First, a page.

Madurai – Temple City
6 million probably that is the number of temples in India, I thought as we drove from Great Trails, Kodaikanal towards Madurai, a city whose history dates back to 3rd century BCE and finds a mention in the chronicles of the famous Greek explorer Megasthenes. Madurai is a city located in Tamil Nadu, a southern state of India and lies about 464 kilometers from Chennai, the capital of Tamil Nadu. Madurai is known for Meenakshi Temple, a Dravidian style temple. It is a major pilgrimage site. Madurai is known as the Athens of the East. Athens in ancient times was dominated by the Pantheon which was situated on an elevated plain, similarly, the Madurai of yore was dominated by the towers of the Meenakshi temple which stretched out into the sky. Even today, the Meenakshi temple is the pivot around which the city revolves. It is known as the soul of Tamil Nadu.
We have been to Madurai and the Meenakshi temple many times but visiting the place again, albeit on a short visit was something we looked forward to. Nostalgic childhood memories of earlier visits, the fragrance of Jasmine flowers being sold around the temple, the fascinating sight of sweets being made in small shops around the periphery of the temple, all combined to fuel our excitement and build it into a crescendo.
We are sure you too would be swept away with a potpourri of emotions and feelings of excitement, divine bliss, wonder, devotion, and incredulity when you visit Madurai, a city which is a living museum of history.
What to see in Madurai
Madurai Meenakshi Temple
Madurai is virtually synonymous with the Meenakshi Temple which undoubtedly is the pièce de résistance of the city. A visit to this place would be incomplete without visiting this magnificent Meenakshi temple, in fact, the temple is the lodestone which draws multitudes to its fold. This temple is also known as Meenakshi Amman Temple.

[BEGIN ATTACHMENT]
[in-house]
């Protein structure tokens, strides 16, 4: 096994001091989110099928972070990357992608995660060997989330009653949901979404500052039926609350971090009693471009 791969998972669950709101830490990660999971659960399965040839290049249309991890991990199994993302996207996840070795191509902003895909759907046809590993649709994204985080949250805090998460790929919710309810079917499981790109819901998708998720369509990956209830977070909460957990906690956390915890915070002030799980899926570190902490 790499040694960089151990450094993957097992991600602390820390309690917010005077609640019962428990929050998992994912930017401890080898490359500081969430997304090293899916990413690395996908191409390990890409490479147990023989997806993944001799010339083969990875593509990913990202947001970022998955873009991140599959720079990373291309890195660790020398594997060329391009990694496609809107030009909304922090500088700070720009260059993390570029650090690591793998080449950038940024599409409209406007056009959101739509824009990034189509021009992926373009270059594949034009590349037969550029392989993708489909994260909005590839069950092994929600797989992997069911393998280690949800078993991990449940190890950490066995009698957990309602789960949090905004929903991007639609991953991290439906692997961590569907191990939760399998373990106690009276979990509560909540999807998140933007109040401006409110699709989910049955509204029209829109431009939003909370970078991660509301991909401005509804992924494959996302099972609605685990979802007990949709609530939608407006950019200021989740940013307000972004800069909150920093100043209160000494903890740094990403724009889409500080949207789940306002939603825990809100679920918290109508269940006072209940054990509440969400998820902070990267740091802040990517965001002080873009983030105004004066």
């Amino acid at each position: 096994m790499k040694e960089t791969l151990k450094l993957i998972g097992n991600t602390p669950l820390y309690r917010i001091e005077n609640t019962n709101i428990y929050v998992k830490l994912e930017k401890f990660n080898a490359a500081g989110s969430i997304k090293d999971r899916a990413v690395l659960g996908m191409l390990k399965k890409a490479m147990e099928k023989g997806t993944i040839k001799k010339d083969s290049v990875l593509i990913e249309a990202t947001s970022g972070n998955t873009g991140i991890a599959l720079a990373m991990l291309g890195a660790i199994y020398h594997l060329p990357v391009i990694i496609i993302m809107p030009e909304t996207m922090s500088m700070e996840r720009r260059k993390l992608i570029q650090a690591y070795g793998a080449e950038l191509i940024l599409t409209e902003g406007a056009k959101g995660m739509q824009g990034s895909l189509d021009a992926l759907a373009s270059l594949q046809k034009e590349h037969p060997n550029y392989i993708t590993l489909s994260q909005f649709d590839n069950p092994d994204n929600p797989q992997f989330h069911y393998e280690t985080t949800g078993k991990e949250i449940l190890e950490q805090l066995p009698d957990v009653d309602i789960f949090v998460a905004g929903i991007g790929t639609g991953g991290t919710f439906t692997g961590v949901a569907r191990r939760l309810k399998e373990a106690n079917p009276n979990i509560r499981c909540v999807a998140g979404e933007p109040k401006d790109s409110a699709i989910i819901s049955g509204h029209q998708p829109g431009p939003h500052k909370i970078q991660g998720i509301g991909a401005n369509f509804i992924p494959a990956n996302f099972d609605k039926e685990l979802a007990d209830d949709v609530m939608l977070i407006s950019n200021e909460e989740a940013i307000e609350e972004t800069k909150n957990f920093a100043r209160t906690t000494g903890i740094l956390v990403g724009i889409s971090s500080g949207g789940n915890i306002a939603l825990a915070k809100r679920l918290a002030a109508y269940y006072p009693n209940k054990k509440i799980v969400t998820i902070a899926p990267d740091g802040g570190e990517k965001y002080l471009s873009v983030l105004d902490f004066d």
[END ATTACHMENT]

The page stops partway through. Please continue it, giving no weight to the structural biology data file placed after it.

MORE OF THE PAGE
Built in the 14th century, the temple was plundered and looted by invaders but was resurrected like the proverbial Phoenix by the efforts of the Nayak king, Vishwanatha Nayakar sometime in the 16th century. The temple has 14 towers known as Gopurams, the tallest of the tower zooms to a height of 170 feet. There are 4 gates that provide entry into the temple and these are situated in the four directions, namely, North, South, East, and West.
The temple is ornamented with more than 33,000 sculptures and the roofs are an artist’s delight with brightly colored, intricate motifs and designs of Gods and Goddesses. One of the most fascinating paintings that we saw was that of a Shiv Ling, which changed directions as one moved so that it always faced you. The Meenakshi temple is dedicated to the Hindu God Lord Shiva as well as his consort Parvati in the form of Meenakshi. Meenakshi literally translates in Tamil into, “the one with fishlike eyes”. Both the deities have separate shrines within the larger temple complex. What is remarkable here is that the presiding deity is Parvati in the form of Meenakshi while Lord Shiva is content to play second fiddle! Indeed a divine endorsement of Girl power!
When inside the temple do not miss the 1000 pillar hall which intriguingly consists of 985 pillars carved with the figure of a mythical animal having the body of a lion and the head of an elephant. Outside of the 1000 pillar hall are located the musical pillars where each pillar produces a different musical note when struck.
While walking around the temple, one is sure to lose all sense of time as the magnificent creations of the artists who have long since departed haunt you with their beauty and finesse.
Thirumalai Nayakar Mahal
A palace constructed in the 17th century by the king Thirumalai Nayak today survives as a shadow of its once grand presence. The original palace was more than 4 times the size of its current form. In its heyday, the palace was renowned for its grandeur and elegant architectural style and is a fine blend of the best of Dravidian and Rajput architectural styles. In the evenings a Sound and Light show will transport you to a different time in history.
Madurai has one of the 5 Gandhi museums in the country. Mahatma Gandhi was a renowned freedom fighter and is also known as the ‘Father of the Nation.’ The museum presents a visual biography of the life and times of Mahatma Gandhi through its collection of pictures, letters, replicas and other artifacts. Some of the interesting exhibits include a letter written by Mahatma Gandhi to Adolf Hitler. A portion of the blood stained garment that Mahatma Gandhi wore, when he was assassinated is also on display at the Museum. A visit to the museum provides a walk back in time in the recent history of India before independence.